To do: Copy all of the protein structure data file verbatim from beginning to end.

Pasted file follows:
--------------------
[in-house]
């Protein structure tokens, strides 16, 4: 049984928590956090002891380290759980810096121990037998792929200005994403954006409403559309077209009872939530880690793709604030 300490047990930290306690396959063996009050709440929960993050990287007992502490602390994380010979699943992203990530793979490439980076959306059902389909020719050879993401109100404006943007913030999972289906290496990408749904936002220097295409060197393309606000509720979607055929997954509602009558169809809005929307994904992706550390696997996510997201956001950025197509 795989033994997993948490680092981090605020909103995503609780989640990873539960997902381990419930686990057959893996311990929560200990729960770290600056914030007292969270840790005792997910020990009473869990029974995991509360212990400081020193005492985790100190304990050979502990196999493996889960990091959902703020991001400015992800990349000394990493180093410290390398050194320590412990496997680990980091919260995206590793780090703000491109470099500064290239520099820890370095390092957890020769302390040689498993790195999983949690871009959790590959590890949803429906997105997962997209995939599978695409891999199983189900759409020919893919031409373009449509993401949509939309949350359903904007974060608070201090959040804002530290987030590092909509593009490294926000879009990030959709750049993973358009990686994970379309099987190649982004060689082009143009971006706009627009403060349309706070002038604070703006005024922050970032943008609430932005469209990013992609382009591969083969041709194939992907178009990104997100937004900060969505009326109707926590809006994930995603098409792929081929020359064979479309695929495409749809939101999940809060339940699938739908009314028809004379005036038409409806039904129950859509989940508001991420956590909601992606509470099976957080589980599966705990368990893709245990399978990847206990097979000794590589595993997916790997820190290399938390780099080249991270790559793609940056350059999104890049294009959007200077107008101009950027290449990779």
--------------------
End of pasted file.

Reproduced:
[in-house]
């Protein structure tokens, strides 16, 4: 049984928590956090002891380290759980810096121990037998792929200005994403954006409403559309077209009872939530880690793709604030 300490047990930290306690396959063996009050709440929960993050990287007992502490602390994380010979699943992203990530793979490439980076959306059902389909020719050879993401109100404006943007913030999972289906290496990408749904936002220097295409060197393309606000509720979607055929997954509602009558169809809005929307994904992706550390696997996510997201956001950025197509 795989033994997993948490680092981090605020909103995503609780989640990873539960997902381990419930686990057959893996311990929560200990729960770290600056914030007292969270840790005792997910020990009473869990029974995991509360212990400081020193005492985790100190304990050979502990196999493996889960990091959902703020991001400015992800990349000394990493180093410290390398050194320590412990496997680990980091919260995206590793780090703000491109470099500064290239520099820890370095390092957890020769302390040689498993790195999983949690871009959790590959590890949803429906997105997962997209995939599978695409891999199983189900759409020919893919031409373009449509993401949509939309949350359903904007974060608070201090959040804002530290987030590092909509593009490294926000879009990030959709750049993973358009990686994970379309099987190649982004060689082009143009971006706009627009403060349309706070002038604070703006005024922050970032943008609430932005469209990013992609382009591969083969041709194939992907178009990104997100937004900060969505009326109707926590809006994930995603098409792929081929020359064979479309695929495409749809939101999940809060339940699938739908009314028809004379005036038409409806039904129950859509989940508001991420956590909601992606509470099976957080589980599966705990368990893709245990399978990847206990097979000794590589595993997916790997820190290399938390780099080249991270790559793609940056350059999104890049294009959007200077107008101009950027290449990779």